The Smart Dev Approach to Startup R&D
For seven years, I’ve been helping dozens of companies in various stages research new domains, improve sales and technical culture, build new products (including data-driven and machine learning solutions), and succeed in fundraising.
In this post, I want to crystallize an approach that successful startups leverage when working with outside consultants in their research phase. I call this approach “smart dev”. Like “smart money”, which is VC money invested by firms and angels that have great expert knowledge and connections, smart dev involves taking into mind the non-code value a consulting firm can bring.
How the smart dev approach works
In VC, there’s a concept called smart money. Smart money doesn’t bring only funding to a company. Besides investment, it also brings opportunities: market exposure, PR, partnerships, best talents, and access to expert advisory and business guidance.
According to the “More than money” report by Forward Partners, 92% of VC firms offer more than money and 61% of founders want these value-added services.
Obviously, founders’ needs differ and always depend on the company stage and sector. For example, 6x more seed-stage founders cited mentoring and emotional support as important vs their series A counterparts. At the same time, B2C needs it twice more often than B2B. Another great insight: three times as many B2B founders reported that support with their go-to-market strategy contributed to growth versus their B2C counterparts.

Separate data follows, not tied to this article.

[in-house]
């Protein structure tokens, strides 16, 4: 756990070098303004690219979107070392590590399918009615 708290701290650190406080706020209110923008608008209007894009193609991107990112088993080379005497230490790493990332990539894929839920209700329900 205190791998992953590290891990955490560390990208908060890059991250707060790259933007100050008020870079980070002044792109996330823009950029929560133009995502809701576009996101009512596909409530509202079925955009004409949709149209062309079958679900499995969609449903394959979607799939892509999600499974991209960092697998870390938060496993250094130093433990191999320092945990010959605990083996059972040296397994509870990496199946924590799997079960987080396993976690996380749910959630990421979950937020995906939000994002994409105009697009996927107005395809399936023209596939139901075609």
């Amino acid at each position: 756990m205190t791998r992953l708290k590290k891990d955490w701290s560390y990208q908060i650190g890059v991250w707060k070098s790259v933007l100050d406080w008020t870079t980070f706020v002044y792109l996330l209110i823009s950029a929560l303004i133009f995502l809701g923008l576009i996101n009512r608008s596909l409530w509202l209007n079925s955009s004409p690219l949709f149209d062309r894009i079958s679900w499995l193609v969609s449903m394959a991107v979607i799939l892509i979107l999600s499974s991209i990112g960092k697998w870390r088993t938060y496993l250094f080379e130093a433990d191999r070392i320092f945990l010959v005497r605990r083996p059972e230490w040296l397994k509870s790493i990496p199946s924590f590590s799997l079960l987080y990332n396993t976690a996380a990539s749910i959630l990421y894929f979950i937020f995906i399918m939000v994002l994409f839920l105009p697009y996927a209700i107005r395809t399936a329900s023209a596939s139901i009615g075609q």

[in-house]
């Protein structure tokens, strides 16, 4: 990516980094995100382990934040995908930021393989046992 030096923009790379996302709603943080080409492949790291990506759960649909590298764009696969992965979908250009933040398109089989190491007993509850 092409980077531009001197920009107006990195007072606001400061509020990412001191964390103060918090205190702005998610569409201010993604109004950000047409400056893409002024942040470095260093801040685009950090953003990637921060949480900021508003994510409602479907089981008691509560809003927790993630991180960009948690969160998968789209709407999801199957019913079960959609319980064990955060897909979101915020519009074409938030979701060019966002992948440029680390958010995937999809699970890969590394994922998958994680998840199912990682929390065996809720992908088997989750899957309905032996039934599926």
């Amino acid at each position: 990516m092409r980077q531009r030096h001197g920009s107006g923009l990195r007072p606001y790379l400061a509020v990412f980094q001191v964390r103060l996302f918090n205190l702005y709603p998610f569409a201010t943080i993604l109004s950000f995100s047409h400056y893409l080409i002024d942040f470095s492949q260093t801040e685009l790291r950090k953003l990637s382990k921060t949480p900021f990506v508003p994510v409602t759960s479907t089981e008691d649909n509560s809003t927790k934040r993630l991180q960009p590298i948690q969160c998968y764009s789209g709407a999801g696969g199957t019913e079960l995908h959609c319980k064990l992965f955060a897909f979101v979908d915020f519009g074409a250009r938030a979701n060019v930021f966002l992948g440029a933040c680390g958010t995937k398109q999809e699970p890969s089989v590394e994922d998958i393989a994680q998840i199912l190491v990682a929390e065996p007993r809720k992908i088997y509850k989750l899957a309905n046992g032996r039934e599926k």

There are two distinct ways VC firms provide value-added support. The first one is “smart capital”, which is when experienced VCs with vast experience in business and investments provide a strong sounding board and give valuable advice.
The second way, which I suggest keeping in mind while considering the article, is “capital with capability”. It assumes active contribution to the growth of a startup through dedicated internal resources by helping and working for business development.
The capital with capability model has four main value-add directions:
- Network-driven. Provides access to the investor’s network of partners, talent, and possible customers.
- Knowledge-first. Provides additional knowledge in the form of resource hubs, quality content, or workshops.
- Platform. Shares access to the firm’s in-house experts for PR and marketing.
- Applied venture. Similar to the platform direction but more oriented on providing a team of experts that help with all aspects of startup growth. Usually covered by cash or additional equity.
Here comes the insight! You can follow a similar approach while choosing development partners for your startup. Like smart money, smart dev might provide not only code or a technical solution but also fantastic business opportunities to the team. That value should always be considered.
Unfortunately, founders and decision-makers sometimes forget to apply the same principles while choosing R&D contractors. They choose contractors based on a limited set of general characteristics like pricing, reviews, and portfolio cases, which makes them miss out on synergies that a great contractor can bring.
In the worst case, this can increase the startup’s burn rate, negatively affecting the overall business performance and relationships with investors.